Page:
The Literary Corner: Renegade Writer’s Guild

Published 9:32 am Thursday, January 11, 2018

“100 Years Ago”

By Marie Craig

I’m reading The Davie Record online for Jan. 9, 1918.  The main topic is Davie’s involvement in World War One.  Other articles were of interest, and I’ll transcribe them.

“Mr. Editor: Just a few lines to the boys of old Davie.  I like the army very well. Of course all of the boys will get homesick for a while. We are fed mostly on beans and potatoes and sometimes we have eggs for breakfast. I have one of the finest Captains that is in Camp Jackson. We took one little hike of about eight miles, and I thought it was fine. If I never get to a worse place than the army I will be a happy boy. Grady Boger, Camp Jackson, S.C.”

“News was received here Monday of last week, telling the death of Claud Howard, at Camp Jackson. Mr. Howard went to camp just about three weeks before his death. His father Kelly Howard, lives near Smith Grove. The cause of death is unknown. The parents have the sympathy of a host of friends in their loss.” [Spanish flu and meningitis killed twice as many Davie soldiers than warfare.]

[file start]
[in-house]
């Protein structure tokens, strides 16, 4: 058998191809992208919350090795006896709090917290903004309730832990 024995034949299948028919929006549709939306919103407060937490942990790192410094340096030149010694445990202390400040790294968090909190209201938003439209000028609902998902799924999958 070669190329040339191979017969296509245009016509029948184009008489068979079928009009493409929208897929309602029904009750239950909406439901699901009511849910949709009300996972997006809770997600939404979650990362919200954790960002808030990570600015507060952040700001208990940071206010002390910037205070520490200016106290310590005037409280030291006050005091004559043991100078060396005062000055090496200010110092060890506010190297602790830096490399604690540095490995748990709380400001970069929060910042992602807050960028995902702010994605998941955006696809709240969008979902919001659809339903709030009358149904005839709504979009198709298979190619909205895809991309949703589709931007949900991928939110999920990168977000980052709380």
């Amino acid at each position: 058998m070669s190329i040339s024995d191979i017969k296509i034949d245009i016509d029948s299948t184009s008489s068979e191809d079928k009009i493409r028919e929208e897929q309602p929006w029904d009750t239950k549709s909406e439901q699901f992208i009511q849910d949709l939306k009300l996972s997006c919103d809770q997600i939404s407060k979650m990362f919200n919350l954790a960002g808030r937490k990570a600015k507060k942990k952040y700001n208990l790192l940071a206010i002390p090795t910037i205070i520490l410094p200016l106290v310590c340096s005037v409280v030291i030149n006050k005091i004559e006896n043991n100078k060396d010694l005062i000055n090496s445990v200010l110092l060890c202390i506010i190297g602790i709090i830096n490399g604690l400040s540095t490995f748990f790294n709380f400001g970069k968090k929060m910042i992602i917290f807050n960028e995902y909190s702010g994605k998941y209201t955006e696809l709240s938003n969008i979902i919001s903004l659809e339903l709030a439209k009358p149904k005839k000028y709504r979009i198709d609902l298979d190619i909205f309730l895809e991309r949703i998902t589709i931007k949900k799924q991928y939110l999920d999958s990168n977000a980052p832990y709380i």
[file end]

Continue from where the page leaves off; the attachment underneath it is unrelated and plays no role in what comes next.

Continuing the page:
“Food Situation of Allies is Very Grave. Washington.  The food situation in the allied countries of Europe is graver than it has been at any time since the beginning of the war and is giving American government officials deep concern. Official reports picture extreme food shortages in England, France and Italy.”

“School to Open Next Monday. On account of the severe weather and the sorry heating plant at the graded school building, the school board decided last week not to open the school until next Monday, Jan. 14th.”

“We thought the weather before Christmas was cold, but we were mistaken. The cold weather didn’t arrive until Saturday night, Dec. 29th, when the bottom dropped out of the thermometers. On Sunday morning the mercury went down to 4 degrees below zero, and some reported that their instruments went as low as 8 and 10 below.  From the 12th of December to Jan. 1st, six snows fell, and both the Yadkin rivers were frozen solid, the ice being thick enough to sustain automobiles. On account of the intensely cold weather many water pipes froze and the factories couldn’t resume business the first of last week.”